Steps You Can Take For A Better Surgical Outcome


Steps You Can Take For A Better Surgical Outcome
-Win Pound, M.D.

When I was a resident, the general surgeons sneered at the plastic surgeons because they didn't consider cosmetic surgery to be “real” surgery. Early on in my practice, the TV show “Extreme Makeover” debuted. In this show, frogs were turned into princesses through the magic of cosmetic surgery. The show minimized the risks of cosmetic surgery and only offered a glance at the recovery period. The goal was to witness the wide eyes of friends and loved ones when the final transformation was revealed.

I actually wrote a letter to the American Society of Plastic Surgery complaining about their endorsement of “Extreme Makeover.” My point was that cosmetic surgery should be service oriented, not an entertainment industry. Whether you consider cosmetic surgery as “real” surgery or not, it is still surgery with inherent risks that go along with any type of surgery. Patients can actually die if cosmetic surgery is not performed correctly or performed by doctors who are not properly trained and certified.

So... what can you do to make yourself a better surgical candidate and improve your chances of obtaining a good result? It starts with research. Make sure that your doctor is certified by the American Board of Plastic Surgery, the only board approved by the American Medical Association for the training and certification of plastic surgeons. Make sure that your doctor has experience performing the procedure you are interested in. Look at before/after pictures. Talk to former patients. Finally, make sure that you like and trust your plastic surgeon. Will he be accessible afterwards if there is a problem or a complication, or will he simply shunt you off to a nurse or someone else in the office?

The nice thing about cosmetic surgery is that it is elective. You can get yourself in good medical shape as you plan for your procedure. If you have medical issues, they can be addressed beforehand. Remember your priorities – safety above vanity.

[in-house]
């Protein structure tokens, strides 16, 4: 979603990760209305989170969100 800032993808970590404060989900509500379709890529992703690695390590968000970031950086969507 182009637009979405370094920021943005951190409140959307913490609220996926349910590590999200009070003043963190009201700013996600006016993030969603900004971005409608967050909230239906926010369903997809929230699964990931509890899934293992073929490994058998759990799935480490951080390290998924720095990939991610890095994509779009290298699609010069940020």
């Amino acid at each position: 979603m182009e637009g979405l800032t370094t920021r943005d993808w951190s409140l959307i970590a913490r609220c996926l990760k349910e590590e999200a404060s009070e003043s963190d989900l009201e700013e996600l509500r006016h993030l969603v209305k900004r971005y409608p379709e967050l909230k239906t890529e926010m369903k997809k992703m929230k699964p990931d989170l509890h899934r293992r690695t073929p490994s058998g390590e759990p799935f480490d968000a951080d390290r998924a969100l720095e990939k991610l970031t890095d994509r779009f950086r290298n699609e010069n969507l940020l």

Your best result will come when you are at a proper weight which is stable. Gaining or losing weight following your surgery may affect your results. Stop smoking for at least two months before your procedure. This includes the use of the patch, e-cigarettes, etc. Nicotine causes the blood vessels to narrow which can delay blood supply to the operated tissues. Not only is the recovery usually more uncomfortable for smokers but there is a higher risk for tissue loss. Don't lie to your surgeon and tell him you have quit when you really haven't. He doesn't care if you smoke. That is a personal choice. He cares about the survival of the tissue and the outcome of your surgery. Finally, quit taking aspirin or ibuprofen (or anything containing these) for two weeks prior to surgery. Aspirin interferes with platelets which assist in blood clotting. Taking aspirin before surgery can result in more bruising, swelling, or bleeding.

As surgery goes, cosmetic surgery is relatively safe surgery. Still, it IS surgery with associated risks. By following these simple recommendations, you can help yourself decrease these risks and increase your chances for a great result.
Article by
Atlanta Plastic Surgeon